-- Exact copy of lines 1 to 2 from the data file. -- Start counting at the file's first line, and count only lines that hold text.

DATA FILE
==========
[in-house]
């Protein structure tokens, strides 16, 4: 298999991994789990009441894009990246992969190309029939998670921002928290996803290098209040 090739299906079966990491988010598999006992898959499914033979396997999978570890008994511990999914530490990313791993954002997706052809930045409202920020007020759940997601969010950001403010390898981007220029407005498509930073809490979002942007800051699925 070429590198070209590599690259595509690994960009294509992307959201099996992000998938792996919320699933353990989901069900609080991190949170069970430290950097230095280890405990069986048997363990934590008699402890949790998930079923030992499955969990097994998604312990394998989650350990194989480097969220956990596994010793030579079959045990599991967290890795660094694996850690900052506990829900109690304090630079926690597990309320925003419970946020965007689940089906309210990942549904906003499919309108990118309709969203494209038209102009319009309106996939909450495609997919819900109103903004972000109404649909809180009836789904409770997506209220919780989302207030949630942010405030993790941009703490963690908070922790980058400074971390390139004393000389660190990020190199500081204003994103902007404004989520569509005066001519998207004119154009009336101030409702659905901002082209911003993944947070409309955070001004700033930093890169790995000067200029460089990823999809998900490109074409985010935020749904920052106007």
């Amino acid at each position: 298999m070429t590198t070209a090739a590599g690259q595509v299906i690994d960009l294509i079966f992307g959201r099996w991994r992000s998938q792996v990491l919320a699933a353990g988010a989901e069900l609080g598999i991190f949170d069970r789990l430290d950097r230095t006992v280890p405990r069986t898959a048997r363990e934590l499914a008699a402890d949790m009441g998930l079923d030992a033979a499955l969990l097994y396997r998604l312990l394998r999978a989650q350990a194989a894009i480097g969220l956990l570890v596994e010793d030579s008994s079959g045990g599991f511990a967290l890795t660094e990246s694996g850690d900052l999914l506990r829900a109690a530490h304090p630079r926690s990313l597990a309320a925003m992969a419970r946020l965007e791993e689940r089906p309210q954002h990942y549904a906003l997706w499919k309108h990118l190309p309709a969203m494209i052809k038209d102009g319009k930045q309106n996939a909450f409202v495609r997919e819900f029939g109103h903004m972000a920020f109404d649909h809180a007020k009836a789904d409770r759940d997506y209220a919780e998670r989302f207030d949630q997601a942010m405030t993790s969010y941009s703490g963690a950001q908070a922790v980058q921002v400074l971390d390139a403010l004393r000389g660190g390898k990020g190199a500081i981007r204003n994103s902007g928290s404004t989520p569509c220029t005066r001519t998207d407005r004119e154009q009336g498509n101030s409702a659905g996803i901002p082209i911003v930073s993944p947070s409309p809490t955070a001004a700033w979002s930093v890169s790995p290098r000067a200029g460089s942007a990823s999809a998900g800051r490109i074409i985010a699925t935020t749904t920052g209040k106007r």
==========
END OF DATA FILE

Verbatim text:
[in-house]
């Protein structure tokens, strides 16, 4: 298999991994789990009441894009990246992969190309029939998670921002928290996803290098209040 090739299906079966990491988010598999006992898959499914033979396997999978570890008994511990999914530490990313791993954002997706052809930045409202920020007020759940997601969010950001403010390898981007220029407005498509930073809490979002942007800051699925 070429590198070209590599690259595509690994960009294509992307959201099996992000998938792996919320699933353990989901069900609080991190949170069970430290950097230095280890405990069986048997363990934590008699402890949790998930079923030992499955969990097994998604312990394998989650350990194989480097969220956990596994010793030579079959045990599991967290890795660094694996850690900052506990829900109690304090630079926690597990309320925003419970946020965007689940089906309210990942549904906003499919309108990118309709969203494209038209102009319009309106996939909450495609997919819900109103903004972000109404649909809180009836789904409770997506209220919780989302207030949630942010405030993790941009703490963690908070922790980058400074971390390139004393000389660190990020190199500081204003994103902007404004989520569509005066001519998207004119154009009336101030409702659905901002082209911003993944947070409309955070001004700033930093890169790995000067200029460089990823999809998900490109074409985010935020749904920052106007």